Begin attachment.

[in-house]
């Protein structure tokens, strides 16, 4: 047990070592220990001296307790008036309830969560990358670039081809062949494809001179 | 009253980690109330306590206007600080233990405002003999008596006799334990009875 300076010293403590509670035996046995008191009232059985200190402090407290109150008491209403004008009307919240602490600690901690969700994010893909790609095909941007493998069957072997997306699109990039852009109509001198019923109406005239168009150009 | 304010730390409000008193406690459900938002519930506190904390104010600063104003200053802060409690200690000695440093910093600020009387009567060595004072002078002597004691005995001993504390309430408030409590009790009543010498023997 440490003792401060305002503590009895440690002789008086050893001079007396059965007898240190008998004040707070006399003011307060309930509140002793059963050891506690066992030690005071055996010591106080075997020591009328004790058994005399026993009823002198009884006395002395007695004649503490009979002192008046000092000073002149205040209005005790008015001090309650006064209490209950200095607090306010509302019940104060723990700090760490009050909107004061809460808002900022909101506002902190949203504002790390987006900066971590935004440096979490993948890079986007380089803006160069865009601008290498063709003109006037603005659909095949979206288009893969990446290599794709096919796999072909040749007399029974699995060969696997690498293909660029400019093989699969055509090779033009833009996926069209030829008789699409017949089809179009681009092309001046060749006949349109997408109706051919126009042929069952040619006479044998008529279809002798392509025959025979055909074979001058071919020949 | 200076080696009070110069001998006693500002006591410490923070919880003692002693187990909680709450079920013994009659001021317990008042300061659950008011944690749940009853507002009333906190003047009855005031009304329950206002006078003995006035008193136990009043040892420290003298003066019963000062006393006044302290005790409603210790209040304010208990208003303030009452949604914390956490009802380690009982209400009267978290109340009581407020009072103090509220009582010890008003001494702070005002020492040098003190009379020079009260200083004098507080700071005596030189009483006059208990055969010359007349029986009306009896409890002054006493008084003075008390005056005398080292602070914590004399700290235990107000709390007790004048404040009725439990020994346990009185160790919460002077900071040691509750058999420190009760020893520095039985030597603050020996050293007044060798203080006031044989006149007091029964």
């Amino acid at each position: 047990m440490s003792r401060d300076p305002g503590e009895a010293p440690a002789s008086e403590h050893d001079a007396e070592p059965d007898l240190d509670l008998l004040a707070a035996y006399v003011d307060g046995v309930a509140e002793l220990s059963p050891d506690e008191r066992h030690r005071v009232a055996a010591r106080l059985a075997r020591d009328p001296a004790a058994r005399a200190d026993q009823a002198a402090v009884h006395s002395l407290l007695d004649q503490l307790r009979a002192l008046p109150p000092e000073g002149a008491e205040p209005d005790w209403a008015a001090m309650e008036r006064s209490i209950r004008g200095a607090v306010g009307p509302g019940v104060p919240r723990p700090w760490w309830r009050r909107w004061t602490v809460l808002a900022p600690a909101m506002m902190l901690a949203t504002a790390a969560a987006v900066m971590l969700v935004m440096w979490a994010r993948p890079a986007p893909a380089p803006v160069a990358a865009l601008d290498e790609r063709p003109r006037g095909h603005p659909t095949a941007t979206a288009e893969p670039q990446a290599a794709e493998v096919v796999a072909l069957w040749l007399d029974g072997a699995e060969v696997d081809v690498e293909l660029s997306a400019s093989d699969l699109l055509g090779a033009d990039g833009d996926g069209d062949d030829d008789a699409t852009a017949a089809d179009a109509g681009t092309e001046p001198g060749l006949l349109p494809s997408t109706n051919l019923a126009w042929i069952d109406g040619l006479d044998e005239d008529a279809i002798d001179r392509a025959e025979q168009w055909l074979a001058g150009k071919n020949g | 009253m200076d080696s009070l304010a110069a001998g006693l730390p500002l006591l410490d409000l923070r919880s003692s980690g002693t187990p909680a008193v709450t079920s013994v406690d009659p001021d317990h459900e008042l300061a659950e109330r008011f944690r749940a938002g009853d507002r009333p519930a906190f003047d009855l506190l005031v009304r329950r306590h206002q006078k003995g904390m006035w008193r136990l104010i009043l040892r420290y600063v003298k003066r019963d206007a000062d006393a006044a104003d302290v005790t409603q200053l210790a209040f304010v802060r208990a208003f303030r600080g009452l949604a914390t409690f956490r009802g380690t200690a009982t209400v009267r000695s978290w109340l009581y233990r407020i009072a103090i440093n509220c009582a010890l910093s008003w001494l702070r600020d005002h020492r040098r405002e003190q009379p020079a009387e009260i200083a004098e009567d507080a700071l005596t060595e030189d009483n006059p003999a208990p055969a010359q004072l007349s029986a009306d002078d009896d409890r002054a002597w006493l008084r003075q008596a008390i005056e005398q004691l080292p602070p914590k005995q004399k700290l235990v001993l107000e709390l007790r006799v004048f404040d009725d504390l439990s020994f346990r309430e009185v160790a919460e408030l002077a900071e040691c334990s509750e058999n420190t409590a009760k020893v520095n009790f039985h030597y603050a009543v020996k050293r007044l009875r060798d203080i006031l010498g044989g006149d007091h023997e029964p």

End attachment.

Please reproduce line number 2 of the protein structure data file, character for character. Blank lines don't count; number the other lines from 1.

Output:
């Protein structure tokens, strides 16, 4: 047990070592220990001296307790008036309830969560990358670039081809062949494809001179 | 009253980690109330306590206007600080233990405002003999008596006799334990009875 300076010293403590509670035996046995008191009232059985200190402090407290109150008491209403004008009307919240602490600690901690969700994010893909790609095909941007493998069957072997997306699109990039852009109509001198019923109406005239168009150009 | 304010730390409000008193406690459900938002519930506190904390104010600063104003200053802060409690200690000695440093910093600020009387009567060595004072002078002597004691005995001993504390309430408030409590009790009543010498023997 440490003792401060305002503590009895440690002789008086050893001079007396059965007898240190008998004040707070006399003011307060309930509140002793059963050891506690066992030690005071055996010591106080075997020591009328004790058994005399026993009823002198009884006395002395007695004649503490009979002192008046000092000073002149205040209005005790008015001090309650006064209490209950200095607090306010509302019940104060723990700090760490009050909107004061809460808002900022909101506002902190949203504002790390987006900066971590935004440096979490993948890079986007380089803006160069865009601008290498063709003109006037603005659909095949979206288009893969990446290599794709096919796999072909040749007399029974699995060969696997690498293909660029400019093989699969055509090779033009833009996926069209030829008789699409017949089809179009681009092309001046060749006949349109997408109706051919126009042929069952040619006479044998008529279809002798392509025959025979055909074979001058071919020949 | 200076080696009070110069001998006693500002006591410490923070919880003692002693187990909680709450079920013994009659001021317990008042300061659950008011944690749940009853507002009333906190003047009855005031009304329950206002006078003995006035008193136990009043040892420290003298003066019963000062006393006044302290005790409603210790209040304010208990208003303030009452949604914390956490009802380690009982209400009267978290109340009581407020009072103090509220009582010890008003001494702070005002020492040098003190009379020079009260200083004098507080700071005596030189009483006059208990055969010359007349029986009306009896409890002054006493008084003075008390005056005398080292602070914590004399700290235990107000709390007790004048404040009725439990020994346990009185160790919460002077900071040691509750058999420190009760020893520095039985030597603050020996050293007044060798203080006031044989006149007091029964």